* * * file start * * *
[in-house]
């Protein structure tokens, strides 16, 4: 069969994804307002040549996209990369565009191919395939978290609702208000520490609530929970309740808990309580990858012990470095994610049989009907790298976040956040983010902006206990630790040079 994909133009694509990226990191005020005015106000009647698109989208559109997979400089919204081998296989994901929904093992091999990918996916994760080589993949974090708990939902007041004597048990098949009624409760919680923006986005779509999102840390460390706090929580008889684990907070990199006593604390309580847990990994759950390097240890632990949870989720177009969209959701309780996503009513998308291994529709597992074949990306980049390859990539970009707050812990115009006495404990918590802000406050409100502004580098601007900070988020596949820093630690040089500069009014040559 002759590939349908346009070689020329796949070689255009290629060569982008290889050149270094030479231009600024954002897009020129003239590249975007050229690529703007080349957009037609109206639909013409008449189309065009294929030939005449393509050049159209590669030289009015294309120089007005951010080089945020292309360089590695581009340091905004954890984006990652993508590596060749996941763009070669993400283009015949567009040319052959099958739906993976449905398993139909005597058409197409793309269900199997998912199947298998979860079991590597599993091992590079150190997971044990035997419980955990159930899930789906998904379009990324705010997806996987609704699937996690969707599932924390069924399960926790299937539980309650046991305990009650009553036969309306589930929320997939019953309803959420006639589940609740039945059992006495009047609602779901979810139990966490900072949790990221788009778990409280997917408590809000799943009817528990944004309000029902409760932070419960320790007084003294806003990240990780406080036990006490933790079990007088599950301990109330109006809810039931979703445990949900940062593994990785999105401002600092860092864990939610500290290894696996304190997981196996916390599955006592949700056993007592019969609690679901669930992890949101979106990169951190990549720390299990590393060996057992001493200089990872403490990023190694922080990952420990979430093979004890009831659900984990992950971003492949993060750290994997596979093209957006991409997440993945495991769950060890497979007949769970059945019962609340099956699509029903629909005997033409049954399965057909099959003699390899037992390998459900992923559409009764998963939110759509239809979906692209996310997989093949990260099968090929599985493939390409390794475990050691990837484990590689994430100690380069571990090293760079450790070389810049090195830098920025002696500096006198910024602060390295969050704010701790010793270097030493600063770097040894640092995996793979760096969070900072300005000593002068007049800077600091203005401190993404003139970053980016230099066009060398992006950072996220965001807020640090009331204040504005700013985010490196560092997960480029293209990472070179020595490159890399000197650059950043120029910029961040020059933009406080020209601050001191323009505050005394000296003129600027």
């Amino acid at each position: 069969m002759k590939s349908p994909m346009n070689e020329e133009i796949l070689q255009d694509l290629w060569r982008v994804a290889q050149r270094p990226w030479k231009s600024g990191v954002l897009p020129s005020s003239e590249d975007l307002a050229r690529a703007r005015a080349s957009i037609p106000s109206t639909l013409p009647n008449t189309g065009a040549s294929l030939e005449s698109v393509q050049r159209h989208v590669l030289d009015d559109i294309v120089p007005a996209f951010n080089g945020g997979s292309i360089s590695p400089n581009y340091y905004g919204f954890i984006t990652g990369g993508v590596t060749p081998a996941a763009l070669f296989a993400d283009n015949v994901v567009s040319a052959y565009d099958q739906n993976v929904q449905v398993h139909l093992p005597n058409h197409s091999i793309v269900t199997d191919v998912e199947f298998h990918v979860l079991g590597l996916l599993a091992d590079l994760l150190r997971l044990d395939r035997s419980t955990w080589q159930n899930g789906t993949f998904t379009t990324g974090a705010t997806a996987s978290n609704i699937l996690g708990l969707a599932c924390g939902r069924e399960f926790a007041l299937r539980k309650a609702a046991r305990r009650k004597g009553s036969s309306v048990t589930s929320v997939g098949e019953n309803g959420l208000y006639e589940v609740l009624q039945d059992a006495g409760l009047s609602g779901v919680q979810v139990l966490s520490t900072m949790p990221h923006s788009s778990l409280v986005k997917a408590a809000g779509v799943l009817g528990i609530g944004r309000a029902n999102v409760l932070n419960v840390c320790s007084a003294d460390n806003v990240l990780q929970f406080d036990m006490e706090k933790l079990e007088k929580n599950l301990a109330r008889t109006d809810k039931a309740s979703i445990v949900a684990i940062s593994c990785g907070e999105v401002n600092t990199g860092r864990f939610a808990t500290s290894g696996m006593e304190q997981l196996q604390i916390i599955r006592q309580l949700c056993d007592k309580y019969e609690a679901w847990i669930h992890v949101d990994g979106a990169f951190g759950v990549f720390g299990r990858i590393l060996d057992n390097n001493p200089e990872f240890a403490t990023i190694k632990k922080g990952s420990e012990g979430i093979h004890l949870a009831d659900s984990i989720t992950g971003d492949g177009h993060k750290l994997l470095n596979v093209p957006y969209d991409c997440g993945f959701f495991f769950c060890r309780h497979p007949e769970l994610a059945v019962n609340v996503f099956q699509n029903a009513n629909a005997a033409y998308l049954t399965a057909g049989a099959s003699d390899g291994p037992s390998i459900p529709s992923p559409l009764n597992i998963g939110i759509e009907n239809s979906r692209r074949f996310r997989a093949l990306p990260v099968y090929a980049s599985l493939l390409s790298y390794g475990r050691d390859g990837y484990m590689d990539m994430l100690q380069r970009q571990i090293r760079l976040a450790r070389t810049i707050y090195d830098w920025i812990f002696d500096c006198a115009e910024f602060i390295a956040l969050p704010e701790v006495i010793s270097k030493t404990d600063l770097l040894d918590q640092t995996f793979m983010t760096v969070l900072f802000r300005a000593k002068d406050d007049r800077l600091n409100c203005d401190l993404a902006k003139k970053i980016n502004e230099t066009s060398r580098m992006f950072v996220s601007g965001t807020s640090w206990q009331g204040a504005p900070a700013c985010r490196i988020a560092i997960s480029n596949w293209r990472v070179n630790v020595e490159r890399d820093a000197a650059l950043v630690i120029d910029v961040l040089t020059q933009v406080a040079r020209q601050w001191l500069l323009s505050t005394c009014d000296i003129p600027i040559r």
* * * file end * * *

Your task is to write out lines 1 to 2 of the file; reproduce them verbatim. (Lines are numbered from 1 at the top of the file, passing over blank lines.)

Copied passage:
[in-house]
């Protein structure tokens, strides 16, 4: 069969994804307002040549996209990369565009191919395939978290609702208000520490609530929970309740808990309580990858012990470095994610049989009907790298976040956040983010902006206990630790040079 994909133009694509990226990191005020005015106000009647698109989208559109997979400089919204081998296989994901929904093992091999990918996916994760080589993949974090708990939902007041004597048990098949009624409760919680923006986005779509999102840390460390706090929580008889684990907070990199006593604390309580847990990994759950390097240890632990949870989720177009969209959701309780996503009513998308291994529709597992074949990306980049390859990539970009707050812990115009006495404990918590802000406050409100502004580098601007900070988020596949820093630690040089500069009014040559 002759590939349908346009070689020329796949070689255009290629060569982008290889050149270094030479231009600024954002897009020129003239590249975007050229690529703007080349957009037609109206639909013409008449189309065009294929030939005449393509050049159209590669030289009015294309120089007005951010080089945020292309360089590695581009340091905004954890984006990652993508590596060749996941763009070669993400283009015949567009040319052959099958739906993976449905398993139909005597058409197409793309269900199997998912199947298998979860079991590597599993091992590079150190997971044990035997419980955990159930899930789906998904379009990324705010997806996987609704699937996690969707599932924390069924399960926790299937539980309650046991305990009650009553036969309306589930929320997939019953309803959420006639589940609740039945059992006495009047609602779901979810139990966490900072949790990221788009778990409280997917408590809000799943009817528990944004309000029902409760932070419960320790007084003294806003990240990780406080036990006490933790079990007088599950301990109330109006809810039931979703445990949900940062593994990785999105401002600092860092864990939610500290290894696996304190997981196996916390599955006592949700056993007592019969609690679901669930992890949101979106990169951190990549720390299990590393060996057992001493200089990872403490990023190694922080990952420990979430093979004890009831659900984990992950971003492949993060750290994997596979093209957006991409997440993945495991769950060890497979007949769970059945019962609340099956699509029903629909005997033409049954399965057909099959003699390899037992390998459900992923559409009764998963939110759509239809979906692209996310997989093949990260099968090929599985493939390409390794475990050691990837484990590689994430100690380069571990090293760079450790070389810049090195830098920025002696500096006198910024602060390295969050704010701790010793270097030493600063770097040894640092995996793979760096969070900072300005000593002068007049800077600091203005401190993404003139970053980016230099066009060398992006950072996220965001807020640090009331204040504005700013985010490196560092997960480029293209990472070179020595490159890399000197650059950043120029910029961040020059933009406080020209601050001191323009505050005394000296003129600027």